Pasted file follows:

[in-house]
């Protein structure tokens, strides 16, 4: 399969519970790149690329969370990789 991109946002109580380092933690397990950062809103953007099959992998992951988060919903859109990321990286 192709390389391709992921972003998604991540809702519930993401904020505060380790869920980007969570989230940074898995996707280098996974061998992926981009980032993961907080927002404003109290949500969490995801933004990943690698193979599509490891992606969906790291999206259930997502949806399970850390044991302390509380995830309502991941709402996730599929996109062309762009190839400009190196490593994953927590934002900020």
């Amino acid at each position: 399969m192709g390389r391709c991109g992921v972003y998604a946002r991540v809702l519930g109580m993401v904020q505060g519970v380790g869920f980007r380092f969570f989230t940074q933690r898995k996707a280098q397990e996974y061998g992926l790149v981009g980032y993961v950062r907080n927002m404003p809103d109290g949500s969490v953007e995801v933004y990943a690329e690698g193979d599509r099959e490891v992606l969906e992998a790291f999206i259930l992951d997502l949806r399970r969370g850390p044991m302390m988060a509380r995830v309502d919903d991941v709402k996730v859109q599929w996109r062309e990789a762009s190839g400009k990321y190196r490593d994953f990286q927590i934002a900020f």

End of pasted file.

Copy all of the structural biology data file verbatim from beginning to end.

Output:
[in-house]
């Protein structure tokens, strides 16, 4: 399969519970790149690329969370990789 991109946002109580380092933690397990950062809103953007099959992998992951988060919903859109990321990286 192709390389391709992921972003998604991540809702519930993401904020505060380790869920980007969570989230940074898995996707280098996974061998992926981009980032993961907080927002404003109290949500969490995801933004990943690698193979599509490891992606969906790291999206259930997502949806399970850390044991302390509380995830309502991941709402996730599929996109062309762009190839400009190196490593994953927590934002900020």
């Amino acid at each position: 399969m192709g390389r391709c991109g992921v972003y998604a946002r991540v809702l519930g109580m993401v904020q505060g519970v380790g869920f980007r380092f969570f989230t940074q933690r898995k996707a280098q397990e996974y061998g992926l790149v981009g980032y993961v950062r907080n927002m404003p809103d109290g949500s969490v953007e995801v933004y990943a690329e690698g193979d599509r099959e490891v992606l969906e992998a790291f999206i259930l992951d997502l949806r399970r969370g850390p044991m302390m988060a509380r995830v309502d919903d991941v709402k996730v859109q599929w996109r062309e990789a762009s190839g400009k990321y190196r490593d994953f990286q927590i934002a900020f």